Allow Mistakes

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I think sometimes we strive too hard for perfection that when mistakes happen, we’re too hard on ourselves for not achieving perfection.

As a wildlife and landscape artist, I learned early on to plan out my paintings to avoid mistakes. My sketchbooks brim with the many plans I used to reduce mistakes in my finished work. Planning is an effective method I use when writing stories too, to eliminate weaknesses and to build the final product on strengths. However, sometimes when my paintings are framed and hanging for the public to see, and my stories are published for the public to read, I still may find a mistake or two.


It hurts because mistakes are blows to the ego. They say to the world that I didn’t achieve perfection. But the truth is: None of us do. We can only practice, practice, and keep practicing to eliminate the number of mistakes.

I always wanted to be a plein air landscape painter when I was a college art student, but I never did well enough to eliminate the number of mistakes I made. Plein air is the technique of direct painting, introduced by the Impressionists. They painted their landscapes in a single session taking only three or four hours to begin and finish a picture. Some of them used an alla prima style by mixing their colors directly on the canvas itself without waiting for the paints to dry. They tried to capture the impression of the moment by painting directly. They didn’t allow themselves to go back over what had already been done.

Fast forward thirty years later and I can manage to crank out a plein air painting that has fewer mistakes than when I was at college. Better, but still shy of perfection.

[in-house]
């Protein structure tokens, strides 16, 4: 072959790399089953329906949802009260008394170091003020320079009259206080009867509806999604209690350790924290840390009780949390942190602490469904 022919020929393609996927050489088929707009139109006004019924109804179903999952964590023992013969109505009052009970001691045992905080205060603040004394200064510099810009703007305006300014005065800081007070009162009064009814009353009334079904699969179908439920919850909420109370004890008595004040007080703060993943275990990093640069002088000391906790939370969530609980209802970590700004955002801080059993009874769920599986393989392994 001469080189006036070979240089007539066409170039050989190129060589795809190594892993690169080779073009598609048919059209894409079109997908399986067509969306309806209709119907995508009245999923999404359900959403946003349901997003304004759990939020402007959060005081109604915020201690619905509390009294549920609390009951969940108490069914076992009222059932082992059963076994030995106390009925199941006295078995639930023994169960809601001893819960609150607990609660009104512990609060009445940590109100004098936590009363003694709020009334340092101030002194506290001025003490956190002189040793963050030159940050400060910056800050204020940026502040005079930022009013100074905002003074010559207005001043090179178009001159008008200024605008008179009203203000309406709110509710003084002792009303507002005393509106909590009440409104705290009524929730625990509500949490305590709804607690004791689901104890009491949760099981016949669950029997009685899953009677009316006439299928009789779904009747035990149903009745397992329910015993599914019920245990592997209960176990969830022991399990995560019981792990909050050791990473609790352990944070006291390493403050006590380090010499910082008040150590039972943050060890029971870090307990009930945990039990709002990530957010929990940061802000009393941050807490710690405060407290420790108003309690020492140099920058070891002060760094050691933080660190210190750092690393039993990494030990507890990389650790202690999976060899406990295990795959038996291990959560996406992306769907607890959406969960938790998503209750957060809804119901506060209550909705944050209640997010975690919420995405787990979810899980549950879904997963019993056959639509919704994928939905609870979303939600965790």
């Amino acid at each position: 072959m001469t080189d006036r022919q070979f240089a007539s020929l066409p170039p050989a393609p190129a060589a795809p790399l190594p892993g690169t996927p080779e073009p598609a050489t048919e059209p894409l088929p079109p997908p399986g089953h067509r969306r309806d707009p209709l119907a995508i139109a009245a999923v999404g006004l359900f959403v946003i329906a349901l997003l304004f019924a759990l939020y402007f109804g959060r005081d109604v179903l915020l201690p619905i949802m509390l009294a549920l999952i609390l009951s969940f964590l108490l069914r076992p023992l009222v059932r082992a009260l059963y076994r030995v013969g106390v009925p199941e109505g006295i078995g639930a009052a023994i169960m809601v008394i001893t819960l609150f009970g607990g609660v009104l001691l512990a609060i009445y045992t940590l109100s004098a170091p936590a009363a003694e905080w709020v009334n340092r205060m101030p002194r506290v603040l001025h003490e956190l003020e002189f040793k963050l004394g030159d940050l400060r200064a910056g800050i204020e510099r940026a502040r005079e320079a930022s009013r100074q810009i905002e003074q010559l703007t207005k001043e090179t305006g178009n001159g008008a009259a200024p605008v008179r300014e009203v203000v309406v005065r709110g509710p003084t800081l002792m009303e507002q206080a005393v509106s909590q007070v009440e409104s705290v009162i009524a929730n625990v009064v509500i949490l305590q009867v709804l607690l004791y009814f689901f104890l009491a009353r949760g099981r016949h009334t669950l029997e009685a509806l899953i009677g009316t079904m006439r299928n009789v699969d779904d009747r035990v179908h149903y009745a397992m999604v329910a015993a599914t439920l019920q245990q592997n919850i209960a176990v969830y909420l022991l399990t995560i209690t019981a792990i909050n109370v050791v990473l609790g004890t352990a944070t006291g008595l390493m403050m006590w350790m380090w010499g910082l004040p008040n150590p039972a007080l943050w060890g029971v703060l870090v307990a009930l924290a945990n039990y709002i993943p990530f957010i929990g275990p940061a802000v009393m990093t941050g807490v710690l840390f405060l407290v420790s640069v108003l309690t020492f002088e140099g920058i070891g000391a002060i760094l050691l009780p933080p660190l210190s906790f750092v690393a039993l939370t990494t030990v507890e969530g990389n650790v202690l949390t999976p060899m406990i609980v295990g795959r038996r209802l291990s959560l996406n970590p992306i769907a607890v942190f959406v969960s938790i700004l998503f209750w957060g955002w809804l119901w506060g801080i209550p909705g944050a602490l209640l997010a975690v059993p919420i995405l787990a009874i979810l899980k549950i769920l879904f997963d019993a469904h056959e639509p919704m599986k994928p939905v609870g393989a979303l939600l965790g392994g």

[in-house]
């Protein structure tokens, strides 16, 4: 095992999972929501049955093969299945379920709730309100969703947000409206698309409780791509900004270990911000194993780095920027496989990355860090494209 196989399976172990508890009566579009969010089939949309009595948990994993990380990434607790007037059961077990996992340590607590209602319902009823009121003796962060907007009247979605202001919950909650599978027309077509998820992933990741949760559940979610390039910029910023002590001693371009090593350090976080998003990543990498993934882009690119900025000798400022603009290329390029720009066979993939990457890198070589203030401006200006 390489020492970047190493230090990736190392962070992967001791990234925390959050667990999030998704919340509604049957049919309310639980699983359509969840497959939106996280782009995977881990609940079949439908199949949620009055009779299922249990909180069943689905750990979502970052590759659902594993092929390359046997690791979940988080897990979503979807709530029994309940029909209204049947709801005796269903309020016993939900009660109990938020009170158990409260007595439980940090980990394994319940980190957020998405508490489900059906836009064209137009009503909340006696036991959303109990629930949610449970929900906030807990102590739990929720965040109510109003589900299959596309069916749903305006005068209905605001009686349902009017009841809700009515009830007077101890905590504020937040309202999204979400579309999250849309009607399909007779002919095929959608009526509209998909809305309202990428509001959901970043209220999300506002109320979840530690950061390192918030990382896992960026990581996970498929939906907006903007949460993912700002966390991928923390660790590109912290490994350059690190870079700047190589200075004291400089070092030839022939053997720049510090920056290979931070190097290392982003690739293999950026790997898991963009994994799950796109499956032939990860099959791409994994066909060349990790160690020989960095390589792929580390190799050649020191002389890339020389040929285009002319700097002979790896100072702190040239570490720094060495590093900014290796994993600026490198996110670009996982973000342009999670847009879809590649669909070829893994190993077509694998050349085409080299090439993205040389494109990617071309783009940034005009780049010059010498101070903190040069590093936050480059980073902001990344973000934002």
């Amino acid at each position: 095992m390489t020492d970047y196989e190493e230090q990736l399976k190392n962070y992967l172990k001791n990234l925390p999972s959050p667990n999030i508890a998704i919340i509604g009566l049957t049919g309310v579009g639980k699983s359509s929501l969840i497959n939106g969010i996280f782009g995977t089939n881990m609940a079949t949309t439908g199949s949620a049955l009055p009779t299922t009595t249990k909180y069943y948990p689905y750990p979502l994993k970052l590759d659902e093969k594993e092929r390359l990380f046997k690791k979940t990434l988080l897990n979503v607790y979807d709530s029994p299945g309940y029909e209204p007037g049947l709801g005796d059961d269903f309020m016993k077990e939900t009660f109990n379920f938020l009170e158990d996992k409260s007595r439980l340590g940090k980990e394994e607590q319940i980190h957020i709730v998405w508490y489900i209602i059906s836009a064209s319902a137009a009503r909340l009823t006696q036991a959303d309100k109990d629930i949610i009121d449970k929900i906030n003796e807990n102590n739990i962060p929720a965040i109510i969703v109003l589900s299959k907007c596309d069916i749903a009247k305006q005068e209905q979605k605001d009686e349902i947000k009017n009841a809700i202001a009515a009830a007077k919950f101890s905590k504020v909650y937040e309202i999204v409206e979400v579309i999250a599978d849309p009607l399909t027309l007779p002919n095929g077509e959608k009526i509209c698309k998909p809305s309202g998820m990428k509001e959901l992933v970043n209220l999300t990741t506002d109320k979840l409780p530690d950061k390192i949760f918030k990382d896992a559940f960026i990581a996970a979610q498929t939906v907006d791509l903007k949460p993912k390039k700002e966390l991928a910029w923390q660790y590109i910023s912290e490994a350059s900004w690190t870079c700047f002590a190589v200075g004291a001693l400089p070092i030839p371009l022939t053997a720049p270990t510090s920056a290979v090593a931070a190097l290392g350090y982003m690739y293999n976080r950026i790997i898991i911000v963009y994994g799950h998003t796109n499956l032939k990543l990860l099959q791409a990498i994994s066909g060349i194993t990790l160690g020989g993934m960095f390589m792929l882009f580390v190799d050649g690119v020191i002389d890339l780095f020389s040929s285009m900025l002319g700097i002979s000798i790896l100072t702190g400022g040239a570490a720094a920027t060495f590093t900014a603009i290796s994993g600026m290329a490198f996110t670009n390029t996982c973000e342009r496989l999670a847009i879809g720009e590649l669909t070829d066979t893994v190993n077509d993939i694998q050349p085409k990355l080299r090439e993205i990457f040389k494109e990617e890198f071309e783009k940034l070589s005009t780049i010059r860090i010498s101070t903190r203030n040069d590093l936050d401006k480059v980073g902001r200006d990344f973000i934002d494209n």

Tree sketch, oil:

plein air oak tree sketch
Oak tree sketch, circa 1999. Image copyright © 2022 Steven Leo Campbell at – All rights reserved.

Cow painting, oil:

plein air cow pasture painting
Cow pasture painting, circa 1999. Image copyright © 2022 Steven Leo Campbell at – All rights reserved.

Deer painting, oil:

plein air field with whitetail buck
Field with whitetail buck, circa 2000. Image copyright © 2022 Steven Leo Campbell at – All rights reserved.

Goldfinch painting, oil:

plein air goldfinch painting
Goldfinch with thistles, circa 2000. Image copyright © 2022 Steven Leo Campbell at – All rights reserved.

“No one ever masters the art of perfection,” an art professor once told me. “Anyone who tries is only battling windmills.” It’s been good advice that has kept me humble as an artist and a writer.

I had the pleasure of meeting professional landscape painter William Alexander years ago. He became well-known in the PBS television community for his art instruction programs. He called his painting mistakes “happy accidents” and claimed they sparked his creativity and urged him to try new methods. One of his students, Bob Ross, took up his expression and turned it into a catchphrase as he became evermore popular on PBS television.

Anyone who does anything in life comes to know that accidents are not failures but are lessons to learn from instead. This happened to me when I mistakenly used the pronoun “she” instead of “he” during the second draft of a short story. That simple error changed my feeling about the story, its characters, and its ending. It was a happy accident and I wound up publishing the story as “A Night of Hellhounds” for the first book of my Luminary Magic series.

Other times, accidents can be unhappy ones that make us look unprofessional. From my experience, those mistakes are there because I and my production team didn’t see them, usually because of the mad hurry of meeting deadlines. Norman Rockwell was a popular American illustrator who ended up painting a three-legged boy for The Saturday Evening Post because of a deadline.

norman rockwell 3-legged boy

As you can see, the boy in the red shirt has three legs: two with their knees locked, and a third with the knee bent so he can rest his hand on it. Rockwell was embarrassed, naturally, when the error was printed for the multitude of Post subscribers to see.

It’s human nature to be the best we can be. But to err is also human. None of us are perfect … and never will.

Never stop learning.

That’s all for now. Thanks for reading.

Steve, 9/30/2022

This post “Allow Mistakes” copyright © 2022 Steven Leo Campbell at – All rights reserved.

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